Lord of the Rings

SlipNet

Dagobah Resident
I've just had a decent festive period where I've rewatched the extended editions of the Lord of the Ring trilogy. Actually I watched the Hobbit films too. My god, one film per night, I have had a great time. I came on here expecting to find a thread devoted to the films but I couldn't find one. Upon this moment, I realised that I figured that this situation must be remedied. These films are absolutely outstanding in my view. The characterisation, set design, acting, effects, music, are all incredible. The overall concept is so interesting; men, dwarves, hobbits, elves, goblins, orcs etc., I am astounded by the scope of Tolkien's imagination. He apparently crafted this tale over a decade where he also held down a full-time job teaching. Amazing!:cool2:

Some of the characters really interest me. Frodo, Aragorn, and Gollum. Frodo's experience with the corrupting influence of the Ring is an incredible story arc. Aragorn as the ranger, living in exile far from his destiny, ever watchful, sensitive, and with no fear of death. Gollum is a master creation. Once a mild river folk character, he is completely corrupted by the allure of a secret power. He pines for the ring like a jilted lover, and his division within, the battle for his soul is compulsive to view. The scene where he leads Frodo and Sam up the staircase is seared into my memory. How could any being lure two good souls to such a devastating fate? I was breathless watching these scenes, and I've seen these films numerous times, just fabulous film-making. There are too many scenes to mention in terms of memorable moments, I have just this little excerpt below to show the torment and pathology of Gollum below.


apparently only the Bible sold more copies than the LOTR in terms of booksales in the 20th century. What an achievement by Tolkien, and duly also to Peter Jackson in translating this series into three wonderful movies. I'm going to ponder some loose threads in my mind about these stories, such as corruption, mental hygiene, industry, brotherhood, courage, care/attention, love, pscychopathy, schizophrenia, just too many subjects to mention. I love these films and will be reading the books this year. Any fans on here guys and gals, any fans of the series, be it in book or film form? I'd love to read any responses because I consider this trilogy to be great art and arguably the best 3 films in my movie collection.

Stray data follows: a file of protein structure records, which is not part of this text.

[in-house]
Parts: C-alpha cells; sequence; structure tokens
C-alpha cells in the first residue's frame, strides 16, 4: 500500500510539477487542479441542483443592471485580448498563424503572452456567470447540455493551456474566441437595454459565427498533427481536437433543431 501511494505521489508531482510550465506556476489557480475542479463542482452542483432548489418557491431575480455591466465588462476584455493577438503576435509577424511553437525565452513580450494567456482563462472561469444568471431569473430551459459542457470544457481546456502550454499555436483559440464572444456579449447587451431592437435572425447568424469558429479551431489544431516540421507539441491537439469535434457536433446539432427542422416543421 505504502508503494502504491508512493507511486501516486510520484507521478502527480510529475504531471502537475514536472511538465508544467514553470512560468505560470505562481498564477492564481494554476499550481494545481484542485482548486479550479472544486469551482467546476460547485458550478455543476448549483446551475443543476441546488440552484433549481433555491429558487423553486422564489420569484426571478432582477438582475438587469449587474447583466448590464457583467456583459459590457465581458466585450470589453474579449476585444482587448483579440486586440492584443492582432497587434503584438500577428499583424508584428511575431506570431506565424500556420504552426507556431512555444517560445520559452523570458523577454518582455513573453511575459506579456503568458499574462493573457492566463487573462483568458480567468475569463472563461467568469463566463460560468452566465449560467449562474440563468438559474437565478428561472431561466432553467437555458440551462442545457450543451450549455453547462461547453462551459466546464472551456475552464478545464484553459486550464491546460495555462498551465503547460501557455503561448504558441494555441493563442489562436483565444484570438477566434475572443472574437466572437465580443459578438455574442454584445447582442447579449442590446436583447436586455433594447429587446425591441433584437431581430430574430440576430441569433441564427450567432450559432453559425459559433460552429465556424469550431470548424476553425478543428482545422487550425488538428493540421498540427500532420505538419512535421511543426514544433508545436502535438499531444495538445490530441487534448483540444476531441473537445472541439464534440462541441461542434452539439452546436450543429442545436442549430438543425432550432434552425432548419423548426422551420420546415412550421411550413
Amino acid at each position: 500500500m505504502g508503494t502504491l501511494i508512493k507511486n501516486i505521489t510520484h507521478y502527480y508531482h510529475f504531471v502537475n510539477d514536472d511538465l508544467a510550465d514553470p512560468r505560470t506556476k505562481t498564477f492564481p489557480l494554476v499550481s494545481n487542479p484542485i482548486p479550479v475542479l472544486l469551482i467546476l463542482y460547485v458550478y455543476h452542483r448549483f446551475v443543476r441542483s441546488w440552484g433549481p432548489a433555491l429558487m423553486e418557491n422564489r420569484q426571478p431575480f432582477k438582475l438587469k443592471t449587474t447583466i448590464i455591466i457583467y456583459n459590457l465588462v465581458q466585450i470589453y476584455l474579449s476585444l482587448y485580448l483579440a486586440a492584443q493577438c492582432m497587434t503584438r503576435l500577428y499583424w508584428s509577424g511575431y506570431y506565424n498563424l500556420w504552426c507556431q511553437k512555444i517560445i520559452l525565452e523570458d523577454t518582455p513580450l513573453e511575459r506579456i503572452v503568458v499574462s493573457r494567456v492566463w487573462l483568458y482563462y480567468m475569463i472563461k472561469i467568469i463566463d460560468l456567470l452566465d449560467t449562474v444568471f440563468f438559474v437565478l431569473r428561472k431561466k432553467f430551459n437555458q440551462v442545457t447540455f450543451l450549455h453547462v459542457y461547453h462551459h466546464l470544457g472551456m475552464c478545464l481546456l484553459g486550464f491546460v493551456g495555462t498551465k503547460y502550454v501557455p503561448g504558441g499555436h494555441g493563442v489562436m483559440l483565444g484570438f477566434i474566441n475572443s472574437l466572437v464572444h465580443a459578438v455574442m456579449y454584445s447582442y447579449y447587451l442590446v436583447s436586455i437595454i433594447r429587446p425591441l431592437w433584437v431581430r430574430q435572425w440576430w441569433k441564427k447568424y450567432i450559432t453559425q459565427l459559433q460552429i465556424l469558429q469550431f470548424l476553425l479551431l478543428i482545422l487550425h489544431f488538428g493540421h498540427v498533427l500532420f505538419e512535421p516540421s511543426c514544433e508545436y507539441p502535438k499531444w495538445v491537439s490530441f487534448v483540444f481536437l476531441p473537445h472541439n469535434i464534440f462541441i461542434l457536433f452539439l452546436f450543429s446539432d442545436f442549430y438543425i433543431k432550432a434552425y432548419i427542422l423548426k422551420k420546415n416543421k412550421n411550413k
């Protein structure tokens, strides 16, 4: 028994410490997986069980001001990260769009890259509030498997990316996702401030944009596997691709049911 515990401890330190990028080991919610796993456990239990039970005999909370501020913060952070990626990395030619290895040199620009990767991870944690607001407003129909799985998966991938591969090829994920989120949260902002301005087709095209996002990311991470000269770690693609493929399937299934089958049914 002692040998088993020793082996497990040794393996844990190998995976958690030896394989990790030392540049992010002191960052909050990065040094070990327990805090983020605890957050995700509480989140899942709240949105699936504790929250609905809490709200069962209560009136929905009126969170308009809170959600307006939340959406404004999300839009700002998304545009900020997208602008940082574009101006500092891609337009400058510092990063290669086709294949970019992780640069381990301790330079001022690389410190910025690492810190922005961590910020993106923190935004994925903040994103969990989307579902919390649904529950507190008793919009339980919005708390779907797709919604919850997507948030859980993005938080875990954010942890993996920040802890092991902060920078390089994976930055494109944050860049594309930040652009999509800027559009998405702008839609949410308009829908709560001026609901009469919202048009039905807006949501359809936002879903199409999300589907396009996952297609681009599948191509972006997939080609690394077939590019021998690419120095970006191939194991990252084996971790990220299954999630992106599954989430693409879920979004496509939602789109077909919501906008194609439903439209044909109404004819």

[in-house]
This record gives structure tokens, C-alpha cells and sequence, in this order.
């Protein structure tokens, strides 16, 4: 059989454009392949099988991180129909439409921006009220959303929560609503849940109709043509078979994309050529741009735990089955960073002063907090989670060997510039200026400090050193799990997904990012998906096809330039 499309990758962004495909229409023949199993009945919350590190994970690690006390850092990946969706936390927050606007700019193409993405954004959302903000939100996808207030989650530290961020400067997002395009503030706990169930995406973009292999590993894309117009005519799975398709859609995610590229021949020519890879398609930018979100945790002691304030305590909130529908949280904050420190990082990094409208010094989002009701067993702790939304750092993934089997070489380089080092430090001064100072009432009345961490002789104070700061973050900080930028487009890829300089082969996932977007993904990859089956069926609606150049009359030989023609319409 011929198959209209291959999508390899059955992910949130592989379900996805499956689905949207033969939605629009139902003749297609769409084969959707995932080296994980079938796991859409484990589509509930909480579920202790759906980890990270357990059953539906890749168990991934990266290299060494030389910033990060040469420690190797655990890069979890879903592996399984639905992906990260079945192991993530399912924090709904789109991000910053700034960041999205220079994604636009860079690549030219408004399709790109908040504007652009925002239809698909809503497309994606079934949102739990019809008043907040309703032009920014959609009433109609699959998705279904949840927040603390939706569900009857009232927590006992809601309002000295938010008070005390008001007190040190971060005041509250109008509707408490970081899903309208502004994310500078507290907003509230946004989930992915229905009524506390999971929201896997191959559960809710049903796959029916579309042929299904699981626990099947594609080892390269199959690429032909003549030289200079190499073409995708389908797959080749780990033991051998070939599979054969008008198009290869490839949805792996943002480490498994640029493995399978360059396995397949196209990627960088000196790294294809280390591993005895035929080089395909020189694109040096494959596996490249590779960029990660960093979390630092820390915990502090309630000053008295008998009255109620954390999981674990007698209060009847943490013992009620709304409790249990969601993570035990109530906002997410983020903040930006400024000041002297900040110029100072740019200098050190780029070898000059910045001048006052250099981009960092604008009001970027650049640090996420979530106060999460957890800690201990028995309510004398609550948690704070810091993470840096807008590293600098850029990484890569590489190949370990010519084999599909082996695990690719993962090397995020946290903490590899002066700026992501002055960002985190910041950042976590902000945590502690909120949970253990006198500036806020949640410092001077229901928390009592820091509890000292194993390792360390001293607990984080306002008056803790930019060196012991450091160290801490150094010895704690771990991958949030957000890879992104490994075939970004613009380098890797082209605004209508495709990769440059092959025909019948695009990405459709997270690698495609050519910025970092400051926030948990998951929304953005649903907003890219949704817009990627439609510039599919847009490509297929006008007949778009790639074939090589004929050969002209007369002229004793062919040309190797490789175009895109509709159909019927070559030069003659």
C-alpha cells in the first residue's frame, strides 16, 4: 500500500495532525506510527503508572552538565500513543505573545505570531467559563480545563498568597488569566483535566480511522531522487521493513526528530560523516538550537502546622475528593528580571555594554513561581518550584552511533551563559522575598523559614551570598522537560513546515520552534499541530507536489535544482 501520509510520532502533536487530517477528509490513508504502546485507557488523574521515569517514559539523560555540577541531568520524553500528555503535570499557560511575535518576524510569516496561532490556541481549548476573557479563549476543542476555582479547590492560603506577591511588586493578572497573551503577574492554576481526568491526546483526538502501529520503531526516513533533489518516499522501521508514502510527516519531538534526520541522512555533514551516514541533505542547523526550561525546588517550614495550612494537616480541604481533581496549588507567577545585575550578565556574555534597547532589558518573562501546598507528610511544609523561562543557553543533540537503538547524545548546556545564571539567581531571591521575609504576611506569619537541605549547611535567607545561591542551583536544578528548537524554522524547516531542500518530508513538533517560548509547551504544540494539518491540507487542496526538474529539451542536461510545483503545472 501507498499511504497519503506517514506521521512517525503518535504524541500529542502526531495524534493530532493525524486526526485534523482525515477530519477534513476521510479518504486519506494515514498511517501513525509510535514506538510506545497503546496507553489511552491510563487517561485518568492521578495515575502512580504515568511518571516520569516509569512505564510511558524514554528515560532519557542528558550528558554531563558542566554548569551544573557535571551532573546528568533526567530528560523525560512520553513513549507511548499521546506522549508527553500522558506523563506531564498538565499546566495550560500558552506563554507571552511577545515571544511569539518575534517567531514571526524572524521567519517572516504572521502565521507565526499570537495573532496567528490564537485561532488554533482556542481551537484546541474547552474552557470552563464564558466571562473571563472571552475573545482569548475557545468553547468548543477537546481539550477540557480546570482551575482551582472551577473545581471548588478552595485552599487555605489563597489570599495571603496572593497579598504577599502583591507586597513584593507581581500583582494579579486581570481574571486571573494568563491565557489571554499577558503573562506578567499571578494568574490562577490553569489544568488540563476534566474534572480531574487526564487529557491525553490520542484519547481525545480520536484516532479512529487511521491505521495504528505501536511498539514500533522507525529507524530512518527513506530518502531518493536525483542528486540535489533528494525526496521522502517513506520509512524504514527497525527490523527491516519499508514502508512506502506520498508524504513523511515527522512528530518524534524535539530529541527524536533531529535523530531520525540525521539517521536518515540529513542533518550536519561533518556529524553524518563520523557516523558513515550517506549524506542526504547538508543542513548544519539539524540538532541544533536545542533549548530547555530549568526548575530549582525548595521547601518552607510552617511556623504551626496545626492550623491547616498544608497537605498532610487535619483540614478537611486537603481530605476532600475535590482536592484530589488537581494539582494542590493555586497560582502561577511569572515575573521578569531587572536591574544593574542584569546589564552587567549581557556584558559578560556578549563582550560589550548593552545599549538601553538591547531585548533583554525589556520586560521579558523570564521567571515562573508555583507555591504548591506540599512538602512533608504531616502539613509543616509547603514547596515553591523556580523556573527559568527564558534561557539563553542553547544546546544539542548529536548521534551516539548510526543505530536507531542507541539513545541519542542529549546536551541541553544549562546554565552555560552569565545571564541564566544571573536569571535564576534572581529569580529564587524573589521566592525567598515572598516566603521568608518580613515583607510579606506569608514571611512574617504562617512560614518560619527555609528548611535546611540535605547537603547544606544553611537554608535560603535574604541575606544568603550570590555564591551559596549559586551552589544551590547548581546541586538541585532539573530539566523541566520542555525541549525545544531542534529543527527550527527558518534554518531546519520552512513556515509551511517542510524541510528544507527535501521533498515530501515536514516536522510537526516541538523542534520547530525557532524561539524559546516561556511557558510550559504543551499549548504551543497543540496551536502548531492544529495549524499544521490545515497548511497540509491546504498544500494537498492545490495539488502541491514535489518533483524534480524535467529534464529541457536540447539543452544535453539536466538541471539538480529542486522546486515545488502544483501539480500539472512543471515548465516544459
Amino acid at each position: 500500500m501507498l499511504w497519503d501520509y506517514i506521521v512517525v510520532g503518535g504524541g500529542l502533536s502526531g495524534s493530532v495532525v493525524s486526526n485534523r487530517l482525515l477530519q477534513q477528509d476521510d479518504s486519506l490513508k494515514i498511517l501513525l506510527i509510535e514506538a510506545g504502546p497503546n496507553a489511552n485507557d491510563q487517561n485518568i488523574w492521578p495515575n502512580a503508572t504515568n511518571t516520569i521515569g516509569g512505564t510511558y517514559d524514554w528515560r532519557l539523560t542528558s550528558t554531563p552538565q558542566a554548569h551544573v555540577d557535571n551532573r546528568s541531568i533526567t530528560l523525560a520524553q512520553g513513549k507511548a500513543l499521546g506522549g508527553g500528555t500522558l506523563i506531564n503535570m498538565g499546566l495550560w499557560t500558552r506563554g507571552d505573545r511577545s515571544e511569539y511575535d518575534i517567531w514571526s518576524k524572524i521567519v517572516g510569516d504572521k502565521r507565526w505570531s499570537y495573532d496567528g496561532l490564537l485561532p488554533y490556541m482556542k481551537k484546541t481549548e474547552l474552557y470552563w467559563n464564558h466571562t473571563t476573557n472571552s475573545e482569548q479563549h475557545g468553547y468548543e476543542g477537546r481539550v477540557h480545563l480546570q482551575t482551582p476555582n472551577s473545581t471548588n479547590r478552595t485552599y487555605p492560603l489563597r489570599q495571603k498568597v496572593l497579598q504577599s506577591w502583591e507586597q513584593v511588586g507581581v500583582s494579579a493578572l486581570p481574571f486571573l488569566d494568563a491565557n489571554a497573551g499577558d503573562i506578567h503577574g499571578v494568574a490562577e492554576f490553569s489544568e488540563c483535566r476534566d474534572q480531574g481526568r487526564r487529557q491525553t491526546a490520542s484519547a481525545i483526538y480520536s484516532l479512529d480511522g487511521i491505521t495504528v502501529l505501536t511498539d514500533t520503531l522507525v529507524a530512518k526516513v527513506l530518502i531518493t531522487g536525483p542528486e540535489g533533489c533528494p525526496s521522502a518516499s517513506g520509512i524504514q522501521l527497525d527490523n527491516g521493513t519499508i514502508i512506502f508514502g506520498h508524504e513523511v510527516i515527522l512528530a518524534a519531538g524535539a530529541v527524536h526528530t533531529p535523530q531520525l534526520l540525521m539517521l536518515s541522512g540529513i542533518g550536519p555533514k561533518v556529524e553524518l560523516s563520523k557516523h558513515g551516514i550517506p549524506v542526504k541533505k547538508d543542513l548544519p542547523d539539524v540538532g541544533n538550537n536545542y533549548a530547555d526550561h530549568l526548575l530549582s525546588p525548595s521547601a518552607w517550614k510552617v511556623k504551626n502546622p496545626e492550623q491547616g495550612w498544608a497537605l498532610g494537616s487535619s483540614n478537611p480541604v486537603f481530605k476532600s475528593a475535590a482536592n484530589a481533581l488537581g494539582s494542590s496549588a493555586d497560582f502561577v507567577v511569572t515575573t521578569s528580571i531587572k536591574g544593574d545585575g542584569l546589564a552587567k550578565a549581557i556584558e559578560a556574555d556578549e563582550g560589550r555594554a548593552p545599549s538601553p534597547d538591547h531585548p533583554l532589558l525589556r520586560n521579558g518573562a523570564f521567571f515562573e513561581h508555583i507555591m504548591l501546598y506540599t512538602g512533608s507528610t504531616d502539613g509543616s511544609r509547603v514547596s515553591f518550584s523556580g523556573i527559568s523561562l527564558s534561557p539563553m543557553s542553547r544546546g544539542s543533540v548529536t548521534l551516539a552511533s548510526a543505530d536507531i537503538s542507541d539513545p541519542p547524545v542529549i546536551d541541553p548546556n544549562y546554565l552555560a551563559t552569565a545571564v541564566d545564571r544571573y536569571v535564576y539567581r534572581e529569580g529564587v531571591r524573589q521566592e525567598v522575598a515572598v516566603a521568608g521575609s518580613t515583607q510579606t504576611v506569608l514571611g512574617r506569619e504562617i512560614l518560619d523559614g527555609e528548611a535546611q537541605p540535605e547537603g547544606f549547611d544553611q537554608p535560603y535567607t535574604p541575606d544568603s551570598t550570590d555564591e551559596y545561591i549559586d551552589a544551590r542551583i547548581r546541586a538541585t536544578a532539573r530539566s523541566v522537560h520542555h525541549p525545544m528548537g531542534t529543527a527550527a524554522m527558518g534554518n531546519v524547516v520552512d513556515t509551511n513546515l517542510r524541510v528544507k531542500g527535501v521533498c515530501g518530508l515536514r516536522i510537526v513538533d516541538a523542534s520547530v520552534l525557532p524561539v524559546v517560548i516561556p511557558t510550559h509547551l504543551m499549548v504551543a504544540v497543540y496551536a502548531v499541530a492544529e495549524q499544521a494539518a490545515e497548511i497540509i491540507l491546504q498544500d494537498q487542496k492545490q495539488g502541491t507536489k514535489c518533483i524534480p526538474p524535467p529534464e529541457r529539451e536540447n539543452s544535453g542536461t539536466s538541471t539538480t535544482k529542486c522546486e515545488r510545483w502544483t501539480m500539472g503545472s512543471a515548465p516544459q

Tauriel

Jedi Council Member
I'd love to read any responses because I consider this trilogy to be great art and arguably the best 3 films in my movie collection.
I was just planning to go to bed and stumbled across your post.

There's no other story more important in our household. It's like a common law.
Occasionally we break into endless quoting with son being the king of written text; woe to the innocent visitor who has the dubious honour to spend a long LOTR movie night with us crying, yelling, citing...running for handkerchiefs.
One time a year we try to meet for a LOTR-weekend.... 2021 it just didn't happen. 2022 this must change.....soon.
 

SlipNet

Dagobah Resident
There's no other story more important in our household. It's like a common law.
Occasionally we break into endless quoting with son being the king of written text; woe to the innocent visitor who has the dubious honour to spend a long LOTR movie night with us crying, yelling, citing...running for handkerchiefs.
One time a year we try to meet for a LOTR-weekend.... 2021 it just didn't happen. 2022 this must change.....soon.
Awesome! I must admit I was teary-eyed on many occasions, and this is on repeated viewings. Like you I tend to watch the entire series once a year. Nothing in film has moved me to the extent of these movies. I come away from them inspired to be a better person, and it's entirely intuitive, no logical reasoning involved. I just feel it, and then it happens. Tolkien tapped into the human experience to a photo-realistic degree. If I was a LOTR character, then I'd most definitely be a Hobbit. That's just where my personality would fit. Some of my friends are more like elves though, they think they're immortal, lol.:-D I can't wait to get into the books and marvelling at how Tolkien crafted entire cultures and languages, so much to look forward to. Great art is food for the soul.

Thanks for your reply Tauriel, it gladdens my heart that 20 years on these films are still gathering spiritual traction. :-)
 

Tauriel

Jedi Council Member